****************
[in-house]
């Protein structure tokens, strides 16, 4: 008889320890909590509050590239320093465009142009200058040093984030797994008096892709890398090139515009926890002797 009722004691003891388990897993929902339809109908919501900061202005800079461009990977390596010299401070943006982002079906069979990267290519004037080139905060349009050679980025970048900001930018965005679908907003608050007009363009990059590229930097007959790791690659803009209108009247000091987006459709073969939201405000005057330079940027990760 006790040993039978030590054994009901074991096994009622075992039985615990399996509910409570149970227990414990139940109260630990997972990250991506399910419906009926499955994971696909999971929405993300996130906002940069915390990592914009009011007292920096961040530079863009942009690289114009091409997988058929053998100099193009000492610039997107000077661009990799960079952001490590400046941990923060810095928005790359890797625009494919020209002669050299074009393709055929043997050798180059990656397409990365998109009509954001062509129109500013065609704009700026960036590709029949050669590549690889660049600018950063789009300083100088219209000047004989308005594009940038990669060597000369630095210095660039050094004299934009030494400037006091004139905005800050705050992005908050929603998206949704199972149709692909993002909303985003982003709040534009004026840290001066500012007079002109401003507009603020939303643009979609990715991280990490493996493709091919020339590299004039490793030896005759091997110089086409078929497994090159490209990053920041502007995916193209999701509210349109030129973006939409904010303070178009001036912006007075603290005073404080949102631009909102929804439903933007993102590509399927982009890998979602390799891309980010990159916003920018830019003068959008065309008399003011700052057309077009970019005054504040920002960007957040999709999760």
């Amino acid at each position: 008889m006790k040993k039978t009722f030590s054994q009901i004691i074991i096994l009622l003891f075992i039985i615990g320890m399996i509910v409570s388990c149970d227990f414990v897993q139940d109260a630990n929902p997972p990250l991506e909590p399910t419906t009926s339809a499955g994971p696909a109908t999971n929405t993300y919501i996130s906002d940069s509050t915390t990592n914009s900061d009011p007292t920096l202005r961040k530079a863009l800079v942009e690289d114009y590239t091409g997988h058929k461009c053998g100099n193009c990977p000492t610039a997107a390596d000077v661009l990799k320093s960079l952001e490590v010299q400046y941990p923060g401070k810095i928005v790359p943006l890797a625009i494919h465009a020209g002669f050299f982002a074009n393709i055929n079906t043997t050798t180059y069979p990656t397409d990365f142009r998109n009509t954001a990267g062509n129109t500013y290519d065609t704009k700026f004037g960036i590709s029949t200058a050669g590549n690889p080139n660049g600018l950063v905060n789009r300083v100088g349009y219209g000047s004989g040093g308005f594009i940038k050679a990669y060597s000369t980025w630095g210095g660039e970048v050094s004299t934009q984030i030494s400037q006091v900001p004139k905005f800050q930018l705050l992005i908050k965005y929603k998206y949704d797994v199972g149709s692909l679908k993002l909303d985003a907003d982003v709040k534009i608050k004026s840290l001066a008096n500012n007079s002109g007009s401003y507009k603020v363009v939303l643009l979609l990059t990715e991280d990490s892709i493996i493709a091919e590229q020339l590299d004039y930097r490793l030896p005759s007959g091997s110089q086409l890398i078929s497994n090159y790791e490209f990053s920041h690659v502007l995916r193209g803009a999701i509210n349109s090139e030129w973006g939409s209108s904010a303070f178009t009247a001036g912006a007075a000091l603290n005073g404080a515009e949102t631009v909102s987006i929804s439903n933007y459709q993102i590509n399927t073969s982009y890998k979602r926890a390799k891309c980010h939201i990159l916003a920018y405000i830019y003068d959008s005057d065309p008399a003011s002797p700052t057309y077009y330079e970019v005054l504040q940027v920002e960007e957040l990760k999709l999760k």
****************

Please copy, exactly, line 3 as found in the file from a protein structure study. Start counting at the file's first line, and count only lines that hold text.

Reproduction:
């Amino acid at each position: 008889m006790k040993k039978t009722f030590s054994q009901i004691i074991i096994l009622l003891f075992i039985i615990g320890m399996i509910v409570s388990c149970d227990f414990v897993q139940d109260a630990n929902p997972p990250l991506e909590p399910t419906t009926s339809a499955g994971p696909a109908t999971n929405t993300y919501i996130s906002d940069s509050t915390t990592n914009s900061d009011p007292t920096l202005r961040k530079a863009l800079v942009e690289d114009y590239t091409g997988h058929k461009c053998g100099n193009c990977p000492t610039a997107a390596d000077v661009l990799k320093s960079l952001e490590v010299q400046y941990p923060g401070k810095i928005v790359p943006l890797a625009i494919h465009a020209g002669f050299f982002a074009n393709i055929n079906t043997t050798t180059y069979p990656t397409d990365f142009r998109n009509t954001a990267g062509n129109t500013y290519d065609t704009k700026f004037g960036i590709s029949t200058a050669g590549n690889p080139n660049g600018l950063v905060n789009r300083v100088g349009y219209g000047s004989g040093g308005f594009i940038k050679a990669y060597s000369t980025w630095g210095g660039e970048v050094s004299t934009q984030i030494s400037q006091v900001p004139k905005f800050q930018l705050l992005i908050k965005y929603k998206y949704d797994v199972g149709s692909l679908k993002l909303d985003a907003d982003v709040k534009i608050k004026s840290l001066a008096n500012n007079s002109g007009s401003y507009k603020v363009v939303l643009l979609l990059t990715e991280d990490s892709i493996i493709a091919e590229q020339l590299d004039y930097r490793l030896p005759s007959g091997s110089q086409l890398i078929s497994n090159y790791e490209f990053s920041h690659v502007l995916r193209g803009a999701i509210n349109s090139e030129w973006g939409s209108s904010a303070f178009t009247a001036g912006a007075a000091l603290n005073g404080a515009e949102t631009v909102s987006i929804s439903n933007y459709q993102i590509n399927t073969s982009y890998k979602r926890a390799k891309c980010h939201i990159l916003a920018y405000i830019y003068d959008s005057d065309p008399a003011s002797p700052t057309y077009y330079e970019v005054l504040q940027v920002e960007e957040l990760k999709l999760k």